6 Conversations to Have With Your Kid by Age 18

6 Conversations to Have With Your Kid by Age 18

Experts give us the not-so-common chats to have before your birdie leaves your nest.

By Heather Chaet

Your baby is almost 18. You can’t believe it. Just yesterday she was finishing mashed peas in a high chair, and now she’s finishing AP Chemistry in high school.

As you think about what all she may face when she leaves your home to go off to college or start a new job, you may not know where to begin to help her cope with the new adult world. There is so much to tell her – everything from serious health and safety chats to advice on figuring out her passion to guidance on finding her soul mate.

Beyond those usual conversations, we asked parenting experts to weigh in on other not-so-common chats you may want to have with your 18-year-old before she waves goodbye to her childhood.

1. The Time Management Talk
Life after high school is unlike anything else your 18-year-old will have encountered. He’s in charge of his every minute, which can be liberating, but also a little overwhelming. Going over basic time management strategies and reminding him that how he spends his hours is his (and only his) responsibility is often an overlooked conversation.

“A college schedule is way different from high school,” says social worker Marcia Hanlon. “Explain to your child that it'll look like you will have lots of free time, but seeing it as ‘free’ will trap you. Quickly get into a habit of using that ‘free’ time wisely and productively.”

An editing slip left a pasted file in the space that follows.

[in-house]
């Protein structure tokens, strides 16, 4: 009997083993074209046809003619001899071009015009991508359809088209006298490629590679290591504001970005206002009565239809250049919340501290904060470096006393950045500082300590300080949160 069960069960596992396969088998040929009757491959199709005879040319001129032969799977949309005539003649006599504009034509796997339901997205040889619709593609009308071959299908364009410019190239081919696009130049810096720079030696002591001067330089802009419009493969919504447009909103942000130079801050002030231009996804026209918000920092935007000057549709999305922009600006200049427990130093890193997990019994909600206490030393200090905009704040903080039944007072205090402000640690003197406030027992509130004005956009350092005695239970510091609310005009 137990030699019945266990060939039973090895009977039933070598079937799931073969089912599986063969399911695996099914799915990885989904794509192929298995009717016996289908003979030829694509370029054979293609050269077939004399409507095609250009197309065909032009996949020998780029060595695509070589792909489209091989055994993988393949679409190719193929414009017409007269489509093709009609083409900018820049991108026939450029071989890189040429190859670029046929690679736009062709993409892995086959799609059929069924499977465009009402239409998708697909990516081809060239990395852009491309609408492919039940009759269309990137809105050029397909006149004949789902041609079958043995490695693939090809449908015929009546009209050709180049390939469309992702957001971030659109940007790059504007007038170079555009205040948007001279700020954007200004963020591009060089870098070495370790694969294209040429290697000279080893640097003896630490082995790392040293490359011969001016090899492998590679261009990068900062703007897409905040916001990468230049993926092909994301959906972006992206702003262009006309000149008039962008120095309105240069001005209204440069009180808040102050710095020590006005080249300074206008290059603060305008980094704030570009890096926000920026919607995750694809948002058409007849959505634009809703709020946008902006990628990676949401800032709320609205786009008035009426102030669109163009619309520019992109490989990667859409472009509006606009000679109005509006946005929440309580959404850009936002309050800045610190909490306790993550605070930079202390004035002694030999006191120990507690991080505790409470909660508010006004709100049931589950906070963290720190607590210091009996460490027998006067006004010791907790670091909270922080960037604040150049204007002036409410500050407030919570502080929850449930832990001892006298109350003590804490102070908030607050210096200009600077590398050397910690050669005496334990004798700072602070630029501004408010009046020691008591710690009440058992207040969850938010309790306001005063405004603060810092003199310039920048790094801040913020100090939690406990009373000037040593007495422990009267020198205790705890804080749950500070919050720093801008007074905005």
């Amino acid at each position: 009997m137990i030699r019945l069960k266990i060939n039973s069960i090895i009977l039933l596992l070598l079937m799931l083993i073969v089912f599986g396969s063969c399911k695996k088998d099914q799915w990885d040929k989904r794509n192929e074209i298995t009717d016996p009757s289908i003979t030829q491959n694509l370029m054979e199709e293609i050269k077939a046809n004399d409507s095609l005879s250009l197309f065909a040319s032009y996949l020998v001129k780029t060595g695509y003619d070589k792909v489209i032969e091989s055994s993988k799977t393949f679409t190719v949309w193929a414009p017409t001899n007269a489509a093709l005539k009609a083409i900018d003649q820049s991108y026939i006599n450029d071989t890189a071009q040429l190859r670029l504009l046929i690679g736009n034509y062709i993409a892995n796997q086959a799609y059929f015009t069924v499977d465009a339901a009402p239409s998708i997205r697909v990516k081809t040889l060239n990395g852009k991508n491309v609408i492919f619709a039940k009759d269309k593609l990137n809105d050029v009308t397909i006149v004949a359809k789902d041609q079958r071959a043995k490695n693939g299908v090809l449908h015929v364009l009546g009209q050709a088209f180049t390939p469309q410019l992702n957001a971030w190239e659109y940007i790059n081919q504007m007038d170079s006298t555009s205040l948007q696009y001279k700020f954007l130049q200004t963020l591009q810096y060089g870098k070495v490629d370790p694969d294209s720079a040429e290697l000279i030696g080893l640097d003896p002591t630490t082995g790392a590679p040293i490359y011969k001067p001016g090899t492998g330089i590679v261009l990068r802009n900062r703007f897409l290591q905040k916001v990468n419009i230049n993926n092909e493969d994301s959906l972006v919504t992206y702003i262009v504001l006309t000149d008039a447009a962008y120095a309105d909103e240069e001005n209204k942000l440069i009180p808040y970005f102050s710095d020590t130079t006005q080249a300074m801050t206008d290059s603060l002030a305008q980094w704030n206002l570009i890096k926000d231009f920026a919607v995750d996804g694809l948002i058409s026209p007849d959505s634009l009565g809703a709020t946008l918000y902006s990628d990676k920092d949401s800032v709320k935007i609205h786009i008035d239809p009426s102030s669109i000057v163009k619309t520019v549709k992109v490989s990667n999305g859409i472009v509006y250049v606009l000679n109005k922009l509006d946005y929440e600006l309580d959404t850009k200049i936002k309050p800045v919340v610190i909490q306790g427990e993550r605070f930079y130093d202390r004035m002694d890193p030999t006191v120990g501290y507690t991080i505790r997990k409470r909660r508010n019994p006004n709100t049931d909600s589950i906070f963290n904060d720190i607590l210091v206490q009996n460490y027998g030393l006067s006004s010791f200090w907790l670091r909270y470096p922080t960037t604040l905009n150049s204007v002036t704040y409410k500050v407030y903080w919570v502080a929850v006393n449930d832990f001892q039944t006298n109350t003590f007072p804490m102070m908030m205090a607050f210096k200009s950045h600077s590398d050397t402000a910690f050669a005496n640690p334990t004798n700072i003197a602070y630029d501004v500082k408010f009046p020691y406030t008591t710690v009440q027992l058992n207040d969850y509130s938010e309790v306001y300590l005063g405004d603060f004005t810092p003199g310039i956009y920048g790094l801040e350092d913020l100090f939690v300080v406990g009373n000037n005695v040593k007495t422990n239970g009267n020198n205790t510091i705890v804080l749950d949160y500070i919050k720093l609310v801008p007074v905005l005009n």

Specifically, remind them that time is their investment in whatever they are pursuing, explains educational and behavioral therapist Cara Day. “You get out of things what you put into them,” says Day.

More from P&G everyday: 6 Conversations to Have with Your Kid by Age 12

2. The Reputation Talk
For many 18-year-olds, college is the next step. When they arrive on campus, no one knows them. In those first months, almost every situation is one where they are making a first impression. Be sure kids are aware that what they do will follow them for the rest of their college lives (and even after graduation). “Be clear that how you act and treat people on campus, in class, and on the party scene will come back to you no matter what,” says Day. “The question is, will it be a positive or negative way? The degree of separation in the world at large is very small. Even if it is a large school, when you step onto a college campus, the degree of separation becomes miniscule. Students, faculty, and other university employees are connected in many ways.”

3. The (Third) Money Talk
You have already covered the basics of finances with your kids. Now, what they’ve learned will be put to the test. Unfortunately, this is also when many kids can get into money trouble. Go over the essentials of making a budget and sticking to it, as well as how to protect and safeguard their cash.

“Also, introduce the idea of using a credit card in the event of emergencies,” suggests parenting expert Jennifer Chung. But she advises that parents go over exactly what is allowed. “Kids can get bombarded with credit card applications once they leave home, so guide them in making the right kinds of choices when it comes to using credit and maintaining a good credit score,” says Chung.